Sarah's Key by Tatiana de Rosnay

About the book

Paris, July 1942: Sarah, a ten year-old Jewish girl, is arrested by the French police in the middle of the night, along with her mother and father. Desperate to protect her younger brother, she locks him in a cupboard and promises to come back for him as soon as she can.
Paris, May 2002: Julia Jarmond, an American journalist, is asked to write about the 60th anniversary of the Vel’ d’Hiv’–the infamous day in 1942 when French police rounded up thousands of Jewish men, women and children, in order to send them to concentration camps. Sarah’s Key is the poignant story of two families, forever linked and haunted by one of the darkest days in France’s past. In this emotionally intense, page-turning novel, Tatiana de Rosnay reveals the guilt brought on by long-buried secrets and the damage that the truth can inflict when they finally come unravelled.

Reviewed by Parish Pump Reading Group:

We all thoroughly enjoyed this book. Excellent story, a really gripping plot. All looked forward to picking up the book each day. Story is told by two different people – both very interesting and based on true facts.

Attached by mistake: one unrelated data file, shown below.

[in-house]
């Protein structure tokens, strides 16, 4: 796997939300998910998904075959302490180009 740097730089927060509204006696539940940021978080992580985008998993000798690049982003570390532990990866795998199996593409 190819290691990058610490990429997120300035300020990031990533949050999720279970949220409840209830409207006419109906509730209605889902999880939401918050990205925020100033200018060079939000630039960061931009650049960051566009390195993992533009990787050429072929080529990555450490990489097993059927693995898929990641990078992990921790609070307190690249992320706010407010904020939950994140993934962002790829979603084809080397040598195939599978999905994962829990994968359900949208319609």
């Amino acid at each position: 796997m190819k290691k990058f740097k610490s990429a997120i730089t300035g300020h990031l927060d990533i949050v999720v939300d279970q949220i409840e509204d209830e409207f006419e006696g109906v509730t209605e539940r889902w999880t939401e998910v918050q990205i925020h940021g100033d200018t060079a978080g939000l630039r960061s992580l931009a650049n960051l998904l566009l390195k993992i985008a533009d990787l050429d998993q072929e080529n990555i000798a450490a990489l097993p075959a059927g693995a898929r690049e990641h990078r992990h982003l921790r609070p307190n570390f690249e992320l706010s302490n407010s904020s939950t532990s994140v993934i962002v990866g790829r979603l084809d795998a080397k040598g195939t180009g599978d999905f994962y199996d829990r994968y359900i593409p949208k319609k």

Star rating: ****

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3 thoughts on “Sarah's Key by Tatiana de Rosnay”

  1. Review by Waterside Phoenix
    An excellent book on various levels. For once the current wide use of alternating time based stories was accepted by all the members of the group as being a practical way of introducing readers to historical facts about the Geramn occupation of France during WW2 and of the little spoken involvement of the French police in the final solution of the Jewish problem. The characters are believable although in some cases distrubing in their behaviour. There is plenty of material for discussion and the group agreed that once started it was a difficult book to put down even if the ending was a little bit contrived.
    Star rating: ****


    1. Review from Fareham 5:30 Redaing group
      We all enjoyed parts of this book – the historical setting of the Vel d’Hiver atrocity seen through a child’s eyes. The writing was atmospheric but not literay. We liked the way this was interspersed with Julia’s modern-day story – but this stopped half-way through, and the book lost a lot after that. We wanted to continue to find out about Sarah’s life. There was a lot of discussion about the ethics of her telling the story to Sarah’s son. We felt the ending was contrived. The book raised a lot of discussion. ***


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